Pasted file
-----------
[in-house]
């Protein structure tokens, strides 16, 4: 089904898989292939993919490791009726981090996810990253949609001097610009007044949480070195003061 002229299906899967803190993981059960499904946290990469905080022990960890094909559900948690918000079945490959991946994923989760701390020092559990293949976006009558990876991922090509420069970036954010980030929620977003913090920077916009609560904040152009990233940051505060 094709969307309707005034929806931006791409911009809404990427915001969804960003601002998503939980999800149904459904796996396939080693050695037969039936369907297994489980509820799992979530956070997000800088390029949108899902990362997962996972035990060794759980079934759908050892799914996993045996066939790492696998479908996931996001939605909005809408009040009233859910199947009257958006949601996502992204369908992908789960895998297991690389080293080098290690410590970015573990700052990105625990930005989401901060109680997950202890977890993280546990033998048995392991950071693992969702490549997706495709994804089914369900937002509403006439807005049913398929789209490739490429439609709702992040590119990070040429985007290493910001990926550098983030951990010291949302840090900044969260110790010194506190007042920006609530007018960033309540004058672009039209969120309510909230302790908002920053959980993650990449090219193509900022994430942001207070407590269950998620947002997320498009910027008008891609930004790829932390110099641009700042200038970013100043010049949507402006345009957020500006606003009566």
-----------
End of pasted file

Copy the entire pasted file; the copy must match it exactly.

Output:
[in-house]
């Protein structure tokens, strides 16, 4: 089904898989292939993919490791009726981090996810990253949609001097610009007044949480070195003061 002229299906899967803190993981059960499904946290990469905080022990960890094909559900948690918000079945490959991946994923989760701390020092559990293949976006009558990876991922090509420069970036954010980030929620977003913090920077916009609560904040152009990233940051505060 094709969307309707005034929806931006791409911009809404990427915001969804960003601002998503939980999800149904459904796996396939080693050695037969039936369907297994489980509820799992979530956070997000800088390029949108899902990362997962996972035990060794759980079934759908050892799914996993045996066939790492696998479908996931996001939605909005809408009040009233859910199947009257958006949601996502992204369908992908789960895998297991690389080293080098290690410590970015573990700052990105625990930005989401901060109680997950202890977890993280546990033998048995392991950071693992969702490549997706495709994804089914369900937002509403006439807005049913398929789209490739490429439609709702992040590119990070040429985007290493910001990926550098983030951990010291949302840090900044969260110790010194506190007042920006609530007018960033309540004058672009039209969120309510909230302790908002920053959980993650990449090219193509900022994430942001207070407590269950998620947002997320498009910027008008891609930004790829932390110099641009700042200038970013100043010049949507402006345009957020500006606003009566």